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How are children of older mothers doing? Evidence from the United Kingdom

Goisis, Alice (2015) How are children of older mothers doing? Evidence from the United Kingdom. Biodemography and Social Biology, 61 (3). pp. 231-251. ISSN 1948-5565

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Identification Number: 10.1080/19485565.2014.1001887

Abstract

Childbearing has been increasingly delayed in Western countries. As older mothers are likely to be advantaged, the demographic literature has tended to view this demographic trend as potentially beneficial for child well-being. Conversely, less attention has been given to medical studies showing that giving birth at advanced ages is associated with health risks for children. This paper uses data from the Millennium Cohort Study (U.K.), OLS and logistic regression models to compare cognitive and behavioural outcomes, and obesity at age 5 for first born children by maternal age at first birth. On one side, the findings suggest that giving birth to the first child at ages 30-39, compared to ages 23-29, is positively associated with children’s cognitive and behavioural outcomes and not associated with obesity. On the other, delaying first births to ages 40 and above is not associated with children’s cognitive and behavioural outcomes and is associated with increased risk of obesity. Although the results are unable to support the argument that this occurs because of the health risks associated with giving birth at advanced maternal ages, they suggest that there is need to more closely investigate the potential trade-offs involved when births are delayed towards older maternal ages.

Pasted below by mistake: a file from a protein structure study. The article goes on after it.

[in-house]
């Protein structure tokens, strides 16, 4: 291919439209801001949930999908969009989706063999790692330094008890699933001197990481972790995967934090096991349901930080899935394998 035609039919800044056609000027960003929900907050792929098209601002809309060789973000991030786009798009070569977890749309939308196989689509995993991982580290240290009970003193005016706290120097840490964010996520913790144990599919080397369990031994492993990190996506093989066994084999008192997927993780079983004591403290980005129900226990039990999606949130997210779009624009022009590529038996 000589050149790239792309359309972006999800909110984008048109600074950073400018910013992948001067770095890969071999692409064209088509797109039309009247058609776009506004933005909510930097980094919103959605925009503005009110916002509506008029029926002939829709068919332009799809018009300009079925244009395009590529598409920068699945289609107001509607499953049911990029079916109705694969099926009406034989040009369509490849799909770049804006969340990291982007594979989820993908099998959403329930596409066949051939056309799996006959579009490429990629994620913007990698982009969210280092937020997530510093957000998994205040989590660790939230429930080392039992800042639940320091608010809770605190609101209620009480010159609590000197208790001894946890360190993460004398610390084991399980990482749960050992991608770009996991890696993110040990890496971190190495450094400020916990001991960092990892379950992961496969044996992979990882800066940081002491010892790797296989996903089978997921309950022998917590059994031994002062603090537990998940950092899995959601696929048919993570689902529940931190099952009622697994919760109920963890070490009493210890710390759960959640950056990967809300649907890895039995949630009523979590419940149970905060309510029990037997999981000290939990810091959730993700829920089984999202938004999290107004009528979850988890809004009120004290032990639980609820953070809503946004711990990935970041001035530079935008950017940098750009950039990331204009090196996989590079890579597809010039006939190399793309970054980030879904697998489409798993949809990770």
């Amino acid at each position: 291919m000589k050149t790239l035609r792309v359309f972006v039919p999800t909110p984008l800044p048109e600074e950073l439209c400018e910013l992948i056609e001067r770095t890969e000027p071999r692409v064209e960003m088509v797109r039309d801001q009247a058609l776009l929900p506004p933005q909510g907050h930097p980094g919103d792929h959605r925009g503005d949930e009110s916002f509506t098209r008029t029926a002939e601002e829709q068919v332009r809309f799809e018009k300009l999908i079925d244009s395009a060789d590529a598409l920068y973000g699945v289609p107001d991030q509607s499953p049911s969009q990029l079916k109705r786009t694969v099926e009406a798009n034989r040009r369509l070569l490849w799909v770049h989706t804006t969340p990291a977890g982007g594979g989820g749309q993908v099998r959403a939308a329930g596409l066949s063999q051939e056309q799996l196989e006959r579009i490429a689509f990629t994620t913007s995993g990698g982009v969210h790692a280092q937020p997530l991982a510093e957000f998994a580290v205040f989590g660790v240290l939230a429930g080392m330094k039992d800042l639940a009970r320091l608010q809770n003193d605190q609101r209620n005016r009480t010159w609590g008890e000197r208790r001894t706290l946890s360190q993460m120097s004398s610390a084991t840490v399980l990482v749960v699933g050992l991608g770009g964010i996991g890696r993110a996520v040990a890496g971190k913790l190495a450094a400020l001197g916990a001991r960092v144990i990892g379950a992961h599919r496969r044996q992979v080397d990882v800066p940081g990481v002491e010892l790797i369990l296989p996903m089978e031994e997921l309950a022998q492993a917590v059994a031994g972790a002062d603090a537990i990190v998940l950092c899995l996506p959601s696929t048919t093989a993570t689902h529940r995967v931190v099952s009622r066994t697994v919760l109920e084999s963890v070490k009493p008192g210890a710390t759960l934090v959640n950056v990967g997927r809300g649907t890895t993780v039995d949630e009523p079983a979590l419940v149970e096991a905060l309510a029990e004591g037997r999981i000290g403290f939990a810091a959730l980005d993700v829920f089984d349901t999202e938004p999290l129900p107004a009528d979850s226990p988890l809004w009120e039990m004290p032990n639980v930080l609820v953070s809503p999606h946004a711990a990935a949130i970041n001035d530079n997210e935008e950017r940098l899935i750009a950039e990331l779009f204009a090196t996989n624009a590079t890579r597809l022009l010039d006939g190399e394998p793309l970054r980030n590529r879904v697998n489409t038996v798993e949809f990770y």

Item Type: Article
Official URL: http://www.tandfonline.com/loi/hsbi20
Additional Information: © 2015 Society for Biodemography and Social Biology
Divisions: Social Policy
Lifecourse, Ageing & Population Health
Subjects: H Social Sciences > HQ The family. Marriage. Woman
Sets: Departments > Social Policy
Research centres and groups > ALPHA (Ageing, Lifecourse and Population Health Analysis)
Date Deposited: 05 Jan 2015 15:25
Last Modified: 20 Nov 2019 11:18
Projects: ES/H013253/1, 336475 (COSTPOST)
Funders: Economic and Social Research Council, LSE Titmuss Meinhardt funding, European Research Council
URI: http://eprints.lse.ac.uk/id/eprint/60602

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